NDP MPs push for improved palliative care: praised by anti-euthanasia leader
OTTAWA, Dec. 2, 2013 (LifeSiteNews.com) – The issues of euthanasia and assisted suicide are making strange bedfellows in Canada, with one prominent anti-euthanasia activist praising two members of the notoriously socially liberal NDP party for their recent initiatives supporting improved palliative care in the country.
Alex Schadenberg of the Euthanasia Prevention Coalition (EPC) told LifeSiteNews.com that the EPC "strongly supports a greater focus on improving and educating people about palliative care in Canada."
"Our polls indicate that Canadians who support euthanasia usually fear dying a painful death. Good palliative care can effectively alleviate pain in almost every circumstance," he said.
"We need to focus on a creating a culture of care in response to the push for euthanasia.”
In response to recommendations from the Parliamentary Committee on Palliative and Compassionate Care for a national strategy on improving palliative care, suicide prevention strategies and protecting people from elder abuse, the two New Democratic Party MPs recently launched initiatives to improve the quality of continuing care beyond the treatment of the elderly in hospitals.
On October 31, NDP Health Critic Libby Davies (Vancouver East) introduced a private member’s Bill (C-545, An Act respecting the provision of continuing care to Canadians), while NDP Ethics Critic Charlie Angus (Timmins-James Bay) introduced a Private Member’s Motion to establish a national palliative care strategy.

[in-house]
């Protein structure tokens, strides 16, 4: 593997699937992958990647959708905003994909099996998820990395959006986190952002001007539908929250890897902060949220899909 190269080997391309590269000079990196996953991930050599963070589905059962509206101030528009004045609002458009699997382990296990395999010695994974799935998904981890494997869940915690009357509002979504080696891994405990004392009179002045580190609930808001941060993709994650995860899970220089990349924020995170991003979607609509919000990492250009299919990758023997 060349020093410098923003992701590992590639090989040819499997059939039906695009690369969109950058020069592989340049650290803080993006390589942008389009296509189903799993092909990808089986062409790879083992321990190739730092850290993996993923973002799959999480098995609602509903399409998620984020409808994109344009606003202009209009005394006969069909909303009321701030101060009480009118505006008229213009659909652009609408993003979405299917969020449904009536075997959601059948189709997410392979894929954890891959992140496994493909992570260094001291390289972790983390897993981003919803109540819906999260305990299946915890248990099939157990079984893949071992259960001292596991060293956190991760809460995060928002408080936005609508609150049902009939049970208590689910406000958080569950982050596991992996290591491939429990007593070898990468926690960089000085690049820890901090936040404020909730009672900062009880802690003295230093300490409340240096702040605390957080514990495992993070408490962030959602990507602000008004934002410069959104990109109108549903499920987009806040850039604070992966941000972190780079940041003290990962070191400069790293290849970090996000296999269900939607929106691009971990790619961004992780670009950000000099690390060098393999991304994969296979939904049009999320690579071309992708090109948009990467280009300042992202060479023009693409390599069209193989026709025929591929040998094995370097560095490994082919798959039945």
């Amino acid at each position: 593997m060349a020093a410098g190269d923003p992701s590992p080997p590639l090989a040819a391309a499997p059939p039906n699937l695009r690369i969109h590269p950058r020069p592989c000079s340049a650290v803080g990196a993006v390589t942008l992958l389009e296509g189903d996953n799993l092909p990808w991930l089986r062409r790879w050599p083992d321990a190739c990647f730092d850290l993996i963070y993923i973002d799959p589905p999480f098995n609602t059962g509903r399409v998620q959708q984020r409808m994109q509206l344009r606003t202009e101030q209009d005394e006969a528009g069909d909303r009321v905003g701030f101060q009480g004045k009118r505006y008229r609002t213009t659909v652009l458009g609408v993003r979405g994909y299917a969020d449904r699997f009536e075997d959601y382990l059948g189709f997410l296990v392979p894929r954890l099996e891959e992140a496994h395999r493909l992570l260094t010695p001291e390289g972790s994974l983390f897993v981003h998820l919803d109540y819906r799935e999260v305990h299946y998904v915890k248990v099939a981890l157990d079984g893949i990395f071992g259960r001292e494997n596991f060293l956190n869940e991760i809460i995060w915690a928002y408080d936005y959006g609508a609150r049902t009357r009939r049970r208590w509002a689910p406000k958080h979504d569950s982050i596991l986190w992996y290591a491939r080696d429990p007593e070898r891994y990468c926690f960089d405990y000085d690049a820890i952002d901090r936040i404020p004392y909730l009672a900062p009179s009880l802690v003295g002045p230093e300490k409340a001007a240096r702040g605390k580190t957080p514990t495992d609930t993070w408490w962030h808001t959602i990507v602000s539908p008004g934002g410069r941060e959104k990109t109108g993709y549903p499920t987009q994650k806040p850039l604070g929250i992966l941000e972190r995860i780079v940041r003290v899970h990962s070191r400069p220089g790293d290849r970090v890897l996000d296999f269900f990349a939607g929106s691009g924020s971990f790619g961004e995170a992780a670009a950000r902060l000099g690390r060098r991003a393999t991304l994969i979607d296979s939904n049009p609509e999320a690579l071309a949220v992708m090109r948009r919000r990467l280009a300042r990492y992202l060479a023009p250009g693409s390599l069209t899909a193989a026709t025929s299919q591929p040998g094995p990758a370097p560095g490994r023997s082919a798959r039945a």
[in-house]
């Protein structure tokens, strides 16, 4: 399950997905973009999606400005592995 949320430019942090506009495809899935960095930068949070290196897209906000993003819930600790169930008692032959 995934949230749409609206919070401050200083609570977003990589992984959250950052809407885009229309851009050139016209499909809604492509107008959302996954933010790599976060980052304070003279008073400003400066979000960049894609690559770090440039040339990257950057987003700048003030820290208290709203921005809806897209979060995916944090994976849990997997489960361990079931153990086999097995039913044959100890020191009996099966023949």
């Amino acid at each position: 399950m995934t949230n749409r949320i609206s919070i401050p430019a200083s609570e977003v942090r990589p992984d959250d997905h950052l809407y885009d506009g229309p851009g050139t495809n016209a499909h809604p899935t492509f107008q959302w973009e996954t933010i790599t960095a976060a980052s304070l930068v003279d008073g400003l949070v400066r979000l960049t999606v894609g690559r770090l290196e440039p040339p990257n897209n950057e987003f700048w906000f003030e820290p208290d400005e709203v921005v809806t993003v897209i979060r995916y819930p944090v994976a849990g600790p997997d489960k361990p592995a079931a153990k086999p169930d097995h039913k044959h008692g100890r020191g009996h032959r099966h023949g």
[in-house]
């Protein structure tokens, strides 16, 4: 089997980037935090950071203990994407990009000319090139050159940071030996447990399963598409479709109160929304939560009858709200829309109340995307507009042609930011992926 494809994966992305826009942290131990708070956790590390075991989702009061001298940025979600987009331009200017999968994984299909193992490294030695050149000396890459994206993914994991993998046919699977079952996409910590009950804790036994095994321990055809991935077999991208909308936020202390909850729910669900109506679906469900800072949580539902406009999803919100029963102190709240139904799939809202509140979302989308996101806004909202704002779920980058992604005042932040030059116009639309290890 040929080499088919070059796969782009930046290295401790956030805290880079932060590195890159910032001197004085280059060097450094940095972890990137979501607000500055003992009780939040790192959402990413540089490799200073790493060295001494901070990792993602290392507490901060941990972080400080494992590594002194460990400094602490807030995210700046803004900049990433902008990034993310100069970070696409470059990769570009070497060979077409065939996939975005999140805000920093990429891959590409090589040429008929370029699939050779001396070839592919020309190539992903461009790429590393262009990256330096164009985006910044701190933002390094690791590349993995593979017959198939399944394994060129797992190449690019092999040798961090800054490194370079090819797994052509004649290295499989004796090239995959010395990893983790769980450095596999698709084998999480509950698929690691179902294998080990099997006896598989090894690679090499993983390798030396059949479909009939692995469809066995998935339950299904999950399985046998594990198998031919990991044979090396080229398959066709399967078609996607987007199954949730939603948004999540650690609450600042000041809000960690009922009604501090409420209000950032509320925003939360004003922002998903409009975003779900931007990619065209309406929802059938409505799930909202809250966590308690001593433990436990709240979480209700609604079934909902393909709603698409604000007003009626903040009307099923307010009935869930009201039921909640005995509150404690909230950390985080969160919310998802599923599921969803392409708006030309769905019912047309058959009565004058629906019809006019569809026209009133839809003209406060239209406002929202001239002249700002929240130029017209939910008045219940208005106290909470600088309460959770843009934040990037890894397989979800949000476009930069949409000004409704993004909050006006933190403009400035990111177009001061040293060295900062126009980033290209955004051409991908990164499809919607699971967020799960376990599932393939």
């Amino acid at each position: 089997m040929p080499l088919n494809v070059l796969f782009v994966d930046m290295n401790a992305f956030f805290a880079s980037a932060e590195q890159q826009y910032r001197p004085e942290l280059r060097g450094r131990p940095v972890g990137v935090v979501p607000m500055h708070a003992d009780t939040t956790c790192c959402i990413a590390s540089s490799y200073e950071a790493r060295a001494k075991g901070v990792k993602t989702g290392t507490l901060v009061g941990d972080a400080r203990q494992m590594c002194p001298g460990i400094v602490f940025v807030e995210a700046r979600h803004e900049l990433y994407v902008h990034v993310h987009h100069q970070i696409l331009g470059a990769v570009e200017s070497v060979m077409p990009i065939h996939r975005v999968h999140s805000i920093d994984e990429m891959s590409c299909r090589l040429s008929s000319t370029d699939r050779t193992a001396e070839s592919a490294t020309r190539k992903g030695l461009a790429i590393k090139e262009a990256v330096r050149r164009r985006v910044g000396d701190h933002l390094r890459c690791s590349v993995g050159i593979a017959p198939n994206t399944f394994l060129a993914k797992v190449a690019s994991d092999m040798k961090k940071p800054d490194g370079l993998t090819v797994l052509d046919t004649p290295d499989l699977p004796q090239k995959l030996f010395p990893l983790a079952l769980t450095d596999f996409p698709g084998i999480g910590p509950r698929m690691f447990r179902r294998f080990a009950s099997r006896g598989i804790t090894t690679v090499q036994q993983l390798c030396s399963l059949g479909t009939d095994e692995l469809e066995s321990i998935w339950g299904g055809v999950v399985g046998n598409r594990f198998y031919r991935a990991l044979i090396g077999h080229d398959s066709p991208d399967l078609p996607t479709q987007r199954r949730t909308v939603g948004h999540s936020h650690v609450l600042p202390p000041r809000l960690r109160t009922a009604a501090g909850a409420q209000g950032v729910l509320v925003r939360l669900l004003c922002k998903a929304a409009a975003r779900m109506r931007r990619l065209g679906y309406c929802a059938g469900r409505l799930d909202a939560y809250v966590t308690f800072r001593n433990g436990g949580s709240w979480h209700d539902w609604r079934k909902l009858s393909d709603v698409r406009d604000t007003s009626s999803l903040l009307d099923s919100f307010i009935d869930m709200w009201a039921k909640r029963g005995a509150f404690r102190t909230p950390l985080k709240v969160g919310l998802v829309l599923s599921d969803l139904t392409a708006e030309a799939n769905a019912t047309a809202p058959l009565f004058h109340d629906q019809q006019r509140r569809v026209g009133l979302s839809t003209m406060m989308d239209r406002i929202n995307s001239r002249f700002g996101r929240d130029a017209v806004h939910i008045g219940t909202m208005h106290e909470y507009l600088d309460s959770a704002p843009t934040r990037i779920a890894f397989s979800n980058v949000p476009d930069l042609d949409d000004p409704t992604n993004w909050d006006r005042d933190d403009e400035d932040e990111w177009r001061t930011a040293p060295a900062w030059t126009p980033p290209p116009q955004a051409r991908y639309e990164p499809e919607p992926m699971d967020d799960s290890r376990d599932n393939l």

“Palliative care and continuing care are critical issues to Canadians,” Davies told the House of Commons. “There is a strong national consensus from academics, health professionals and the public that we are sadly lacking in the pan-Canadian plan for continuing care, including home care, long-term care, respite care and palliative care.”
As well as Davies’ Private Member’s Bill on continuing care, MP Charlie Angus introduced a Private Member’s Motion (M-456) that would establish a national strategy on palliative care.
“Very few Canadians are able to access palliative care,” Angus told the House. “There are huge disparities in access and service across this country. This puts enormous stress on families at a vulnerable time.”
Noting that “only 16 to 30% of Canadians have access to quality end of life care," Angus said, "I challenge the Harper government to join the conversation on the need for quality palliative home and hospice care for Canadians.”
Assisted suicide has been receiving widespread public attention due to the recent appeal of the British Columbia court case seeking to legalize assisted suicide to the Supreme Court, and the Quebec government’s Bill 52 proposing “medical aid in dying,” which is being studied by the province’s National Assembly.
At a provincial health ministers’ meeting last month, federal Health Minister Rona Ambrose said the federal government's position on the issue won't change.
“We recognize the interest in dialogue, and feel provinces and territories and NGOs are more appropriately placed to engage citizens,” Ambrose said. “For now the federal government is clear on the legal framework for these issues.”